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16 Sep 2019, Edition - 1525, Monday

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Young IAS officer sets out on a mission to cut school dropout rate in Top Slip

Bharath U

Twenty tribal children have gone back to school in Coimbatore’s Top Slip, thanks to an ambitious initiative by a young bureaucrat to cut the increasing drop-out rate.

With the help of students and staff from Hill Tribal Middle School in Top Slip, B Priyanka Pankajam, assistant collector (training) Coimbatore, cajoled reluctant parents and conditioned the general mindset to send the children back to school.

“I learnt that the dropout rate in Hill Tribal Middle School in Top slip has climbed up as tribal children tend to avoid attending school due to their lower socio-economic status and lifestyle, the IAS official said.

“Some of the other reasons for them to stop attending schools could be a lack of transport facility and fear of wild animals,” she added.

The determined officer says she realised then and there that something drastic has to be done “if the hapless children are to be brought back to school again”.

Recounting her struggle to get the dropouts successfully back to school in the tribal pocket of Kolikamuthi near Top Slip, Priyanka said, “The Hill Tribal Residential School caters to the tribal children living in Top Alip, Koomati, Erumaiparai, and Kolikamuthi. But these children do not want to stay in the school for all the seven days as they want to return home, often. Some of them just left the school in the middle year and never returned.”

The officer began by scouring the school attendance only to find out that there were 20 odd dropouts and regular absentees, all from Kolikamuthi, a tribal hamlet, and an hour’s walk from the Top Slip camp.

But there were some welcome exceptions!

Masani and Aiyyappan who hail from the same hamlet have pursued their education with diligence, staying in the tribal school hostel.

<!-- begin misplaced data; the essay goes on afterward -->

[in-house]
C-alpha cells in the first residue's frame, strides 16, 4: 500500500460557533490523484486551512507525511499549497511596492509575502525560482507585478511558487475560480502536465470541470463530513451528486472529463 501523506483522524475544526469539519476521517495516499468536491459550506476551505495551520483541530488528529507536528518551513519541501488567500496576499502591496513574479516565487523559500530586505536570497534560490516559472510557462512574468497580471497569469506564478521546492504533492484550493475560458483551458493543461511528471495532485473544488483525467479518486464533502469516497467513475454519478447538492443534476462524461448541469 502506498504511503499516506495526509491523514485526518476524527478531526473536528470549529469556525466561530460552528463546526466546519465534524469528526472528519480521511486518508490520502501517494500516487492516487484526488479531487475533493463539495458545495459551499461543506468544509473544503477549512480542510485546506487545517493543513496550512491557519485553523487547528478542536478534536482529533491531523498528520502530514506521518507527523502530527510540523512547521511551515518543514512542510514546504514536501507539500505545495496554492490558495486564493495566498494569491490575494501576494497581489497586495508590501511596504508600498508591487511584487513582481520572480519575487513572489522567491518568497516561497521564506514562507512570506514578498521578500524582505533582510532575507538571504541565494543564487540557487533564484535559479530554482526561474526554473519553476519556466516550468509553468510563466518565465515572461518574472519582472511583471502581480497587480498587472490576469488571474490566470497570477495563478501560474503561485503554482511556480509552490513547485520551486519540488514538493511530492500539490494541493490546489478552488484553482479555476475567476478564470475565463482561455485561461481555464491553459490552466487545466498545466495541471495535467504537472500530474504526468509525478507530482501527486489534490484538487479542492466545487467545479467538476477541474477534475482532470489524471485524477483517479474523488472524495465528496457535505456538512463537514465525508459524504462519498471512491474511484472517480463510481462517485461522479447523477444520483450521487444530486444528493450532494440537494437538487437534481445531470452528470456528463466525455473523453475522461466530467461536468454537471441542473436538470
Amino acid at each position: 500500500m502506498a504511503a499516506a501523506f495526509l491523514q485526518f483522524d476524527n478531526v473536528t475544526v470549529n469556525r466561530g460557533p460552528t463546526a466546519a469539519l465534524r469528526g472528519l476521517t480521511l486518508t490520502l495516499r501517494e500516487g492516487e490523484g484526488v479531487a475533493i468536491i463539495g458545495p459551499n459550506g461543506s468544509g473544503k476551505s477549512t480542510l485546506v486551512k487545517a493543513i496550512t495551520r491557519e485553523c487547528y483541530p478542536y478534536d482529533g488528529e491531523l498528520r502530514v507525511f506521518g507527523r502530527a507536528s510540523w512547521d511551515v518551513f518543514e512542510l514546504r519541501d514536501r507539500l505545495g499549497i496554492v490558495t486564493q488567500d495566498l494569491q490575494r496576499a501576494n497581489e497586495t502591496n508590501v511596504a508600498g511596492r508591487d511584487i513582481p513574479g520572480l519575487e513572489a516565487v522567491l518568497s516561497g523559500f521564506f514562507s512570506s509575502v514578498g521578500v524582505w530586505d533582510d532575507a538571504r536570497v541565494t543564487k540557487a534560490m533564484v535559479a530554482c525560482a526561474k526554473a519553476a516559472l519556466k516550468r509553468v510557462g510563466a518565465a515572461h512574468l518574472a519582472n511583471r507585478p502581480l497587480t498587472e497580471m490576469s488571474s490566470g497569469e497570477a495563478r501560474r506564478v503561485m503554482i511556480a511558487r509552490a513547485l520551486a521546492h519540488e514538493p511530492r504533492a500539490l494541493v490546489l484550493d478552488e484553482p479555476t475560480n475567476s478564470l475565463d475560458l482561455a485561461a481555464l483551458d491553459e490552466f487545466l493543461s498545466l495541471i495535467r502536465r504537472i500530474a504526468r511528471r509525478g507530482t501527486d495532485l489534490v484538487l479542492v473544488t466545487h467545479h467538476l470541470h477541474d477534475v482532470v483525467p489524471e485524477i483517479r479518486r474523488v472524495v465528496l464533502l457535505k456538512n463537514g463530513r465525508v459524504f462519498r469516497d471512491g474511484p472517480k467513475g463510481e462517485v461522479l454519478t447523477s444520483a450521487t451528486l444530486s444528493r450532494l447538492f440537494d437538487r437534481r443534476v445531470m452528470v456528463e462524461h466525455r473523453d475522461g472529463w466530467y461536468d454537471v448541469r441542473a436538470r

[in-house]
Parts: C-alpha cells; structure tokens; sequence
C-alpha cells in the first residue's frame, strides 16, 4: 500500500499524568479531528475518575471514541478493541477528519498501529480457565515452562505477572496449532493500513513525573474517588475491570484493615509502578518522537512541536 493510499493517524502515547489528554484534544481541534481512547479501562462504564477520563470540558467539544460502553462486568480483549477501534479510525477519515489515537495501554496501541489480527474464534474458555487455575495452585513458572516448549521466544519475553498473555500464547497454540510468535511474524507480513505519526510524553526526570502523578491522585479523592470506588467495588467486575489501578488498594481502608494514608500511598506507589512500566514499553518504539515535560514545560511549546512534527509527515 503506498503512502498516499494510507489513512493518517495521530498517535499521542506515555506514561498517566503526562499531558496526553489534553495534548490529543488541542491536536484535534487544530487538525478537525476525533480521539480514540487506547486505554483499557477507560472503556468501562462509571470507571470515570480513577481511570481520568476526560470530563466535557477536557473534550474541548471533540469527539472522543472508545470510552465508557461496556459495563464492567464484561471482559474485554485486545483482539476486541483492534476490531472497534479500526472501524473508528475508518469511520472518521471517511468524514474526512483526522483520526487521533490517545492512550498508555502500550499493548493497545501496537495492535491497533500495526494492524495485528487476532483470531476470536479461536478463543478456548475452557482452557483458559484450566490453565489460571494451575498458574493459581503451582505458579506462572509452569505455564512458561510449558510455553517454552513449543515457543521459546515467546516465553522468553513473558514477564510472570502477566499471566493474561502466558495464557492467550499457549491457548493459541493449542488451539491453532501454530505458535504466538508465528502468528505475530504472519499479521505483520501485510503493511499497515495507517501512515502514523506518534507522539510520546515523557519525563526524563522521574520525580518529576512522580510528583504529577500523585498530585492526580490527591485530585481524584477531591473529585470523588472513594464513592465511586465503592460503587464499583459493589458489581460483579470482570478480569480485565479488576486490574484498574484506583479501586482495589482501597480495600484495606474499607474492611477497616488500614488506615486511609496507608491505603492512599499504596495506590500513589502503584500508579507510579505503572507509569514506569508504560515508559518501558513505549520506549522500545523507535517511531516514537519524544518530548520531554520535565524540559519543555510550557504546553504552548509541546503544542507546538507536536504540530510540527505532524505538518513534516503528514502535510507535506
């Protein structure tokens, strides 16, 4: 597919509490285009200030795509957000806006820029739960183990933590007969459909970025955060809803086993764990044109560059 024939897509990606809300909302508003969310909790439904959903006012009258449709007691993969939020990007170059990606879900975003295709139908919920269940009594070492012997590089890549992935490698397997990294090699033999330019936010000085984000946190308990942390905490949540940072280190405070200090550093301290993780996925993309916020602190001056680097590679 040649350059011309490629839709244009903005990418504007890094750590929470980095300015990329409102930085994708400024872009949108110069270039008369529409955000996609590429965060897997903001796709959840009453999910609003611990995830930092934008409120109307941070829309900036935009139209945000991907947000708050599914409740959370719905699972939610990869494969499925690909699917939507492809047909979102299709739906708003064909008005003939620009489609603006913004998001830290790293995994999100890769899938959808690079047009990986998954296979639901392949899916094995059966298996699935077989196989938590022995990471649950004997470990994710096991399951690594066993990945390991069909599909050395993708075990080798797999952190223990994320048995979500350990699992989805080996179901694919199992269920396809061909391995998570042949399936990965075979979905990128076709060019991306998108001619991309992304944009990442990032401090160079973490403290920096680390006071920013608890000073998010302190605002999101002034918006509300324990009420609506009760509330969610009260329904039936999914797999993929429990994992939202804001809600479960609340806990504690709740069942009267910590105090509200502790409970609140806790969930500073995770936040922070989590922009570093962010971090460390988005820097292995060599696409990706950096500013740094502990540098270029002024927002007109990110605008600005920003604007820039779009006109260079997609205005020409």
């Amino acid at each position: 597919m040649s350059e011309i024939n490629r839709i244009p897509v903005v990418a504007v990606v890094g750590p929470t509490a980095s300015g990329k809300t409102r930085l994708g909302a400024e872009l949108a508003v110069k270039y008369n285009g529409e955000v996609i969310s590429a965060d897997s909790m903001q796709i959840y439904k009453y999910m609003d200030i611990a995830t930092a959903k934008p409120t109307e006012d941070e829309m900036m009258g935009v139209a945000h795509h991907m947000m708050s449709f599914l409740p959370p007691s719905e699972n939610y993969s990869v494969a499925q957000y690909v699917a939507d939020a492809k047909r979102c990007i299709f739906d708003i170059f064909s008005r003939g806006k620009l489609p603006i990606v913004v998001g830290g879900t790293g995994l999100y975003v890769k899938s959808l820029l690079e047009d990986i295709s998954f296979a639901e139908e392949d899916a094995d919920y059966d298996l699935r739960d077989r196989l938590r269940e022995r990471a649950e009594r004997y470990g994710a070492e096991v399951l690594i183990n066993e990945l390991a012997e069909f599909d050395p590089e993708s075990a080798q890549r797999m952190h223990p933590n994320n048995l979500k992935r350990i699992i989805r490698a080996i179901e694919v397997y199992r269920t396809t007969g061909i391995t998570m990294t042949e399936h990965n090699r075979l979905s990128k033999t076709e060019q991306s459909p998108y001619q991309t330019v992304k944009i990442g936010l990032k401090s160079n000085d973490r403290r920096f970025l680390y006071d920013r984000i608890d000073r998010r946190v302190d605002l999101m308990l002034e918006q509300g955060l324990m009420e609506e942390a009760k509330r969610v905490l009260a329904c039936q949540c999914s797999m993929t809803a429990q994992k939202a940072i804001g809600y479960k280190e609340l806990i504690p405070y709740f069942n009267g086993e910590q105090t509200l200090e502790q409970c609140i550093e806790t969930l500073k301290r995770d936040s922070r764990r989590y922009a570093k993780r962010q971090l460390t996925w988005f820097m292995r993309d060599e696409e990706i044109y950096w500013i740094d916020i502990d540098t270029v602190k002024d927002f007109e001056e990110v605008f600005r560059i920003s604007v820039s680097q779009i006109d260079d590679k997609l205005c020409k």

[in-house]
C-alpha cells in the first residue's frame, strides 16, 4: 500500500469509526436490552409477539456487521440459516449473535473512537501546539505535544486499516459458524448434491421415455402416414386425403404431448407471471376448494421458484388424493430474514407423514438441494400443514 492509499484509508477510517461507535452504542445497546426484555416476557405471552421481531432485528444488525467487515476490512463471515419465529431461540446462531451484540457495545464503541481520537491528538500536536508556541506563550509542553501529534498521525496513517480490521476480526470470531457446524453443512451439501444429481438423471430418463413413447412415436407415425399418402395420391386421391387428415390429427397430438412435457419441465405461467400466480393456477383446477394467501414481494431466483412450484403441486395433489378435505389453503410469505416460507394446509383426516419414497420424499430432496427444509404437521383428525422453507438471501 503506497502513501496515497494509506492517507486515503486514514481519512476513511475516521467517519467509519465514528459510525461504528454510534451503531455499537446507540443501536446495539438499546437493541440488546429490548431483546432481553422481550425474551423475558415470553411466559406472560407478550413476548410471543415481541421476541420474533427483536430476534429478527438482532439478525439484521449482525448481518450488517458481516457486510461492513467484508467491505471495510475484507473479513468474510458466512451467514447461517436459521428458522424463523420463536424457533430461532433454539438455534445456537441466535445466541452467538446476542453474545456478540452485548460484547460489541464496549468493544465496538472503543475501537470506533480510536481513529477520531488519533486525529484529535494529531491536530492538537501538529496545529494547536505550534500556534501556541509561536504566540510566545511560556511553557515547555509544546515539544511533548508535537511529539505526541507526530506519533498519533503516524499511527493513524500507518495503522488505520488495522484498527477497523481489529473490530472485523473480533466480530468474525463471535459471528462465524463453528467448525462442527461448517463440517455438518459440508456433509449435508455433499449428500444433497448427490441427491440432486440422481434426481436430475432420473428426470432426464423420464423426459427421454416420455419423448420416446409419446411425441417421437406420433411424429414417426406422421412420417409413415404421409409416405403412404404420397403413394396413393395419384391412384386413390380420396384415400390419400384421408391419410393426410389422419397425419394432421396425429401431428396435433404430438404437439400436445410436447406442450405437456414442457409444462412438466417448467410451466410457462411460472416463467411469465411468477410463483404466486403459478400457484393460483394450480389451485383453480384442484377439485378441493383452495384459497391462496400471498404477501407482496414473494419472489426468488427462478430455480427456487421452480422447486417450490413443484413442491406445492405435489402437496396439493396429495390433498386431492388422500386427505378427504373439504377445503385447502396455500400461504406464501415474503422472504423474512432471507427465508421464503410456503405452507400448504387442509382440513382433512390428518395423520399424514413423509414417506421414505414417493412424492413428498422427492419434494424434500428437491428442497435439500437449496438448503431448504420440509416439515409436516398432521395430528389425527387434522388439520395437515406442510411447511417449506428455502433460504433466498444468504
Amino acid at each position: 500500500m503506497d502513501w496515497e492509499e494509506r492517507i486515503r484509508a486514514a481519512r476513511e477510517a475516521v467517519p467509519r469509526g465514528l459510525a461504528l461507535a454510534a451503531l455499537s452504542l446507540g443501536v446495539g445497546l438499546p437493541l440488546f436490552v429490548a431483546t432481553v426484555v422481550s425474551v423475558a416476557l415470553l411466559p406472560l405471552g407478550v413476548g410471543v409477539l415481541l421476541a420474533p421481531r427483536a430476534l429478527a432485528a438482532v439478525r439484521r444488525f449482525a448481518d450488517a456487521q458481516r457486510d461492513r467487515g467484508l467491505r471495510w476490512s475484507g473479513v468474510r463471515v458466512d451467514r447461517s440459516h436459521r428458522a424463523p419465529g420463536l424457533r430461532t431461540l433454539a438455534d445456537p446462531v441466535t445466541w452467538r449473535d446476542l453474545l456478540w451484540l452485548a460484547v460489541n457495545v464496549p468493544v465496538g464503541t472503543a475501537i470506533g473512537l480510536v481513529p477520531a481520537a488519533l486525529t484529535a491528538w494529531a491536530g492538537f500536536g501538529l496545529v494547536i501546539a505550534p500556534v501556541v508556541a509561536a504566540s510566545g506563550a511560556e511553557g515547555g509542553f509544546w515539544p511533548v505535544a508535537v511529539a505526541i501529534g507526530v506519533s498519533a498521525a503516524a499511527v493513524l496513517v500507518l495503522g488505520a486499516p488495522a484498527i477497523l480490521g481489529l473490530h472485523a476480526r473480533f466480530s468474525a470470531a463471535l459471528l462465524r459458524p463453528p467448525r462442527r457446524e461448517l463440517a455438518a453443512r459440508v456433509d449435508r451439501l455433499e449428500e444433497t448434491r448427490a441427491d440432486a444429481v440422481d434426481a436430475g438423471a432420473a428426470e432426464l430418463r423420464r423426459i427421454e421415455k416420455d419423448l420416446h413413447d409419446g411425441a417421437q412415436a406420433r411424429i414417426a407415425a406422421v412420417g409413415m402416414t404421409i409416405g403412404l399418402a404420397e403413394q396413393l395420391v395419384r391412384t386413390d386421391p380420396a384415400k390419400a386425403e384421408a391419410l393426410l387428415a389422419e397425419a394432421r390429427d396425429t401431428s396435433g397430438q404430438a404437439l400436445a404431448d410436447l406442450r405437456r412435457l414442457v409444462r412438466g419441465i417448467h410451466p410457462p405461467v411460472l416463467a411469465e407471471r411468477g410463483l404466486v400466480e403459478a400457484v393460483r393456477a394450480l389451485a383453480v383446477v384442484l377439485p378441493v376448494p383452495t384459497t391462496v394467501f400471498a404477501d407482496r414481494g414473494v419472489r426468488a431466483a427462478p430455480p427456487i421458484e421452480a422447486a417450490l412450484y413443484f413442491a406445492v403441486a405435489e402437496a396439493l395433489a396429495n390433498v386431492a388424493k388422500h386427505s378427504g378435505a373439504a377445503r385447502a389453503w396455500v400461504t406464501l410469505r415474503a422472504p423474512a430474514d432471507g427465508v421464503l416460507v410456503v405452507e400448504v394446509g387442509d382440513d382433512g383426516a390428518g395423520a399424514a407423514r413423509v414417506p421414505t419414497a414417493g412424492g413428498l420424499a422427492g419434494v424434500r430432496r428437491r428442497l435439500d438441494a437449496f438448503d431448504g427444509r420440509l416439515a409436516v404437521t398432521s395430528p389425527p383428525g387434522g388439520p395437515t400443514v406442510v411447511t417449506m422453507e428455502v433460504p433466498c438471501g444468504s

“I brought them into the loop and the two boys cited lack of transport facility and fear of wild animal incursions as reasons for other children to leave school”.

Priyanka took the help of Masani and Aiyyappan to conduct a role play in the hope of convincing the dropouts to return to school. A school teacher would don the role of a dropout’s mother, and the students were asked to question her. The ‘mom’ would come out with as many answers as possible such as “we are afraid of wild animal attacks”, “the children could not walk the 7 km distance to school” etc. In the end, this exercise prepared the boys to question their parents, who were unwilling to send their wards to school.

Having prepared the boys, officer Priyanka and the young brigade set out to knock on every door, which had a school dropout in Kolikamuthi. Head mistress Vanaja and other teachers accompanied the team. Masani and Aiyyappan have formed the vanguards.

“We cajoled and reasoned, with the parents. Some of the mothers plainly said that they don’t know the value of education. And others blamed children for playing truant,” the officer said.
“Finally, I realised either the children wanted to accompany their mahout fathers or simply spend the day playing, but going to school remained the last option on their minds.”

The officer helped the parents see reason by saying if they don’t send their children to school they might end up doing menial jobs, like their fathers.

“Commissioner of Police A Amalraj is ready to extend training to tribal students to take up a career in Tamil Nadu Police, after they complete school. Do you want them to become mahouts or a police constable?” Priyanka had persisted.

Recently District collector T N Hariharan conducted a drive to enroll tribal families in Family and Aadhaar cards, and Chief Minister’s Comprehensive Health Insurance.

“So I wanted to make use of these benefits for a good cause,” Priyanka said.

She warned the parents that “if they don’t send their children to school, we might be forced to withhold all of it”.

“We want your children to get schooling and educated. Please cooperate with us,” Priyanka had said in a final attempt at persuasion.

Call it cajoling, coaxing or persuading, the young officer could successfully convince the parents to send their children to school.

“I am happy that my efforts have borne fruits and the children are going back to school again.”

It didn’t end there. Once officer Priyanka completes her training, she has plans to convert the school into a day boarding one, seek coporate donors’ assistance to organise transport facilities.
“This would be top priority,” said assistant collector Priyanka Pankajam.

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